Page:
Idem Release 3#

This is the initial public release of Idem, the release number 3 was chosen because the Salt State system should be considered version 1, with an internal version 2.

This release introduces Idem to the world, it takes the Salt State system and migrates it to POP. In doing so the Salt State system has been simplified, extended, and revamped to become a standalone language and interface while following the ideals of POP to make it pluggable into other application stacks.

Now Pluggable!#

The Salt State system exists as a single large .py file inside of Salt, the compiler and runtime are all inside a couple of classes and the system is tightly coupled with the Salt minion and execution runtime and environment. This also made the Salt state system very static and difficult to extend. For instance, an old saying on the Salt developer team was “How do we create new requisites for Salt? Ask Tom to make it”.

My goal in Idem was to make it in such a way that it could be completely decoupled from Salt, modernize the foundation, add asyncio, and make the system easier to extend. Now the render, compile, and runtime have been separated out, the runtime has been completely rewritten and things like requisites can be added as plugins and runtime rules. Idem can also execute multiple runs concurrently within the same process, and can execute states in parallel or serially.

Idem can execute states in an imperative way or in a declarative way using requisites. This gives developers the best of both worlds. The ability to optimize execution for time or for ease of development and debugging.

Runs Standalone!#

The Idem command can be executed against a code tree directly just like a programming language. Instead of setting up minions, masters etc, just make a code tree with sls files and run Idem with the sls fils(s) you want to execute.

Code Sources are Pluggable#

Instead of tying the runtime statically to grabbing sources via Salt, the sources are now pluggable. This release only has a local filesystem plugin but it will be easy to add code sources that are over network connections. This should make Idem execution function without needing to have any form of code deployment, but that Idem will be able to execute directly from any network source, like http, S3, or git.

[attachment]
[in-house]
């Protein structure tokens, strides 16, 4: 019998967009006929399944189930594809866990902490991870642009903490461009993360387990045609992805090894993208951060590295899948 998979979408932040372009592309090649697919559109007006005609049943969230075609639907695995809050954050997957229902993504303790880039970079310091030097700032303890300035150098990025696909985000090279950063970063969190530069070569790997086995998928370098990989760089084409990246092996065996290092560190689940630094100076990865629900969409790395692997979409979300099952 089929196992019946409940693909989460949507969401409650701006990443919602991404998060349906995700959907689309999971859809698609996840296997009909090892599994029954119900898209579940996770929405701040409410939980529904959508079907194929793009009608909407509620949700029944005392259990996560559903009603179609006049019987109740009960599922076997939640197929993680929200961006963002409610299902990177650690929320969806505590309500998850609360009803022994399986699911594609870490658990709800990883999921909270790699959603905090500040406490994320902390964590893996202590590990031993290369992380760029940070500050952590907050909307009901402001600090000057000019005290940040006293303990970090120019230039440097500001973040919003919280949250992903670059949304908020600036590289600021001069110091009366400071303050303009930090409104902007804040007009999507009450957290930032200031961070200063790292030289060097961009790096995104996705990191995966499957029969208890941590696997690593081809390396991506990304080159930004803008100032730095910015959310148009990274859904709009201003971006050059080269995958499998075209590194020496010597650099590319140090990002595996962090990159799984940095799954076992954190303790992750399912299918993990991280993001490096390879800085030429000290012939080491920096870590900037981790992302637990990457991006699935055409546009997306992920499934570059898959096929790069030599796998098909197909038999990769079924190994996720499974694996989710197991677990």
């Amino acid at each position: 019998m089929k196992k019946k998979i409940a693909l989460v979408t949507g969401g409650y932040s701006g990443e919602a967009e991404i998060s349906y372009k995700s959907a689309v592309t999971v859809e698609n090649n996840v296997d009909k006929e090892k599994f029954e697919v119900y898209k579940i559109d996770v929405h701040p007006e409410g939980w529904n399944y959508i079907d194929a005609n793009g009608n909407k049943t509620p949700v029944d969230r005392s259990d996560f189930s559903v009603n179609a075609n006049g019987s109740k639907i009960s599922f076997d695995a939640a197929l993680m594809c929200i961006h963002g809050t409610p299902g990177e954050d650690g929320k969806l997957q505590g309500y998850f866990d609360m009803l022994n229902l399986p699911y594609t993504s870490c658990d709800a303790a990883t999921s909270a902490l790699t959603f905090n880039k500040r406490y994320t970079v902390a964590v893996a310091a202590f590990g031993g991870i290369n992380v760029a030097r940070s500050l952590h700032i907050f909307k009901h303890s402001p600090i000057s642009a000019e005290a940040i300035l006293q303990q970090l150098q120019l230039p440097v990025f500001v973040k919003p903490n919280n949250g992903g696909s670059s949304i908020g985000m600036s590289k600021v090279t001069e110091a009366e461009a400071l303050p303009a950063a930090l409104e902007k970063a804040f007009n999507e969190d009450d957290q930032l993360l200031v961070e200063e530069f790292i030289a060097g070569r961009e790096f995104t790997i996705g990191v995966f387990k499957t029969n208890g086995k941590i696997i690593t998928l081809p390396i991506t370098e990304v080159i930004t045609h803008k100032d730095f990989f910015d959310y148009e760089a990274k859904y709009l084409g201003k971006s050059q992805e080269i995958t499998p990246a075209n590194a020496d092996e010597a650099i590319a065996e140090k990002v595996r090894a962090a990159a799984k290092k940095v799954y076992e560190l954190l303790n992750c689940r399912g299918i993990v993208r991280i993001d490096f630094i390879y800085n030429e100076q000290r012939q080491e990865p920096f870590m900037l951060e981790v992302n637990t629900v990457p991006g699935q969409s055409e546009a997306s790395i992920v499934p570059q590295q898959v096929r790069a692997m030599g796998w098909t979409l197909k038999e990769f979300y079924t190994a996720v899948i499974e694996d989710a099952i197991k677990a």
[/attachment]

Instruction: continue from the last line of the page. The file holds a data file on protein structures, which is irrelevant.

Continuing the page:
Rendering is Separate#

The render system in Salt turned out to be a generally useful system with virtually every attempt to read in files with structured data wanting to be processed though the render system. So for Idem the render system has been separated into a standalone project called rend. This project is written in POP and can be app-merged into any other POP project (like idem!). This makes the powerful render system from Salt available to other projects. In fact it is already being used bu other projects like heist.

Idem is a Language Runtime#

One of the main issues with configuration management tools is that we end up needing to re-write the backend components to work in additional languages and interfaces. The goal of Idem is to make this limitation go away! Instead of making yet another language, Idem ingests structured data. This means that any language can be written on top of Idem as an extension to rend. So Idem can be seen not as a yaml based language for idempotent management. But instead as assembly code that languages can be built on top of.

I feel that the language war in configuration management is one of the primary limiting factors for the industry, and why we end up producing new languages to solve specific problems. My hope here is that support for all the managed interfaces can be built into Idem and then made available to any app that wants to use them.